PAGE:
A common question we receive here at Workplace Training Centre is, ‘I have a forklift licence, does that mean I can use a telehandler?
We believe this is because when a telehandler uses one of its most common attachments; the fork tynes, it looks similar to a forklift. But it is actually a very different piece of machinery and requires a different licence or training to operate.
In this post we will go over what licence and or training is required for each machine and the key differentiating characteristics of each machine to help you tell them apart.
To operate a forklift in Australia, you are required to have a High risk Work Licence either class LF or LO.
An LF licence is for a counterbalanced forklift (most commonly used forklift) and an LO licence is for an Order Picking forklift. A High Risk Work Forklift licence will only allow you to operate a Forklift.
To obtain a High Risk Work licence you must complete training and a High Risk Work assessment through a Registered Training Organisation (RTO) then submit your successful High Risk Work Licence assessment (NSA) to the WHS regulator of your state or territory. How you submit your NSA depends on where you completed your assessment. For example, students who complete their forklift assessment in NSW are required to submit their assessment paperwork to a post office, whereas students who complete their assessments in QLD submit theirs online through their myGov account.
Telescopic Handler (Telehandler)
Licencing for telehandler is a bit more confusing, because it differs depending on the capacity of the telehandler you are operating, the attachment being used and the state or territory which you are operating in. You will either require Duty of Care (DOC) training, such as the telehandler Gold Card licence OR you may require a High Risk Work Licence.
In terms of Duty of care training, we always recommend the Telehandler Gold Card licence, this is because they are issued and regulated through the Telescopic Handler Association of Australia (TSHA) and is a commonly requested on job sites around Australia.
You could also complete the Nationally Recognised Unit of Competence RIIHAN309E – Conduct telescopic materials handler operations, this can be done on its own or in conjunction with the gold card licence.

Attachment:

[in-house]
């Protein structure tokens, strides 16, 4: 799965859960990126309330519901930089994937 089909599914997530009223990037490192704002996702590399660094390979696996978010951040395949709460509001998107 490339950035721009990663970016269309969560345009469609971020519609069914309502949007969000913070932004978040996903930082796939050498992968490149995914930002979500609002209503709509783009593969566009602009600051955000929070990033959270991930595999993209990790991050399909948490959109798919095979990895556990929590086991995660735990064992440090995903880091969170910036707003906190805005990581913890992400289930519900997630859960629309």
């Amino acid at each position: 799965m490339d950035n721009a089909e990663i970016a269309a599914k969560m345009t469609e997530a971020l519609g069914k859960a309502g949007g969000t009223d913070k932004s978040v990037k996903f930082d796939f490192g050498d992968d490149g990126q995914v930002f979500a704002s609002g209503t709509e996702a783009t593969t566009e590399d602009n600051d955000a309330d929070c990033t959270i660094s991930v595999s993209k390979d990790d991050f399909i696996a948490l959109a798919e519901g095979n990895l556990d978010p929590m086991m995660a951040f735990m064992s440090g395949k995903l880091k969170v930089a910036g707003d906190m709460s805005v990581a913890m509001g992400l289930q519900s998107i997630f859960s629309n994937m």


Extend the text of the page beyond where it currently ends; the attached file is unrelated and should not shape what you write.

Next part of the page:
See table below for when DOC or Gold Card (GC) training is required.
So, if you require a High Risk Work licence to operate a telehandler, which one do you get? Well, according to SafeWork licencing a Telehandler actually falls under the category of a Mobile Crane except for when it has EWP basket attachment with above 11m reach. In this case it is classified as a Boom type EWP and will require a High Risk Work WP licence to operate.
Now this means if you hold a HRW Crane Licence class CN, you are covered to operate a non-slewing telehandler of any size, in any state, with all attachments excluding EWP basket with above 11m reach. If you hold any of the following HRW Crane Licence classes CN, C2, C6, C1, C0 you are covered to operate any slewing or non-slewing telehandler of any size, in any state, with all attachments excluding EWP basket with above 11m reach.
Forklift VS Telehandler
So, you now know which licence you need for each machine, but it’s not always that easy to tell the machines apart, so, we are going to give you key identifying qualities of each machine that will allow you to identify what machine you are looking at.
Forklift: A forklift will have a vertical mast and an elevating load carriage. A pair of fork tynes or another load-holding attachment is fitted to the body.
To book onto one of our Forklift courses click here
Telehandler: A Telehandler will have a telescoping boom with varying height/reach and a lifting attachment (Forks, jib, bucket etc.)
To book onto one of our Telehandler courses click here
The table below shows what training or High Risk licence is required for telehandlers in each state with the most commonly used attachments
|Under 3t Forks/Hook/Jib||Over 3t Forks||Over 3t Hook/Jib||EWP basket >11m||Slewing any capacity|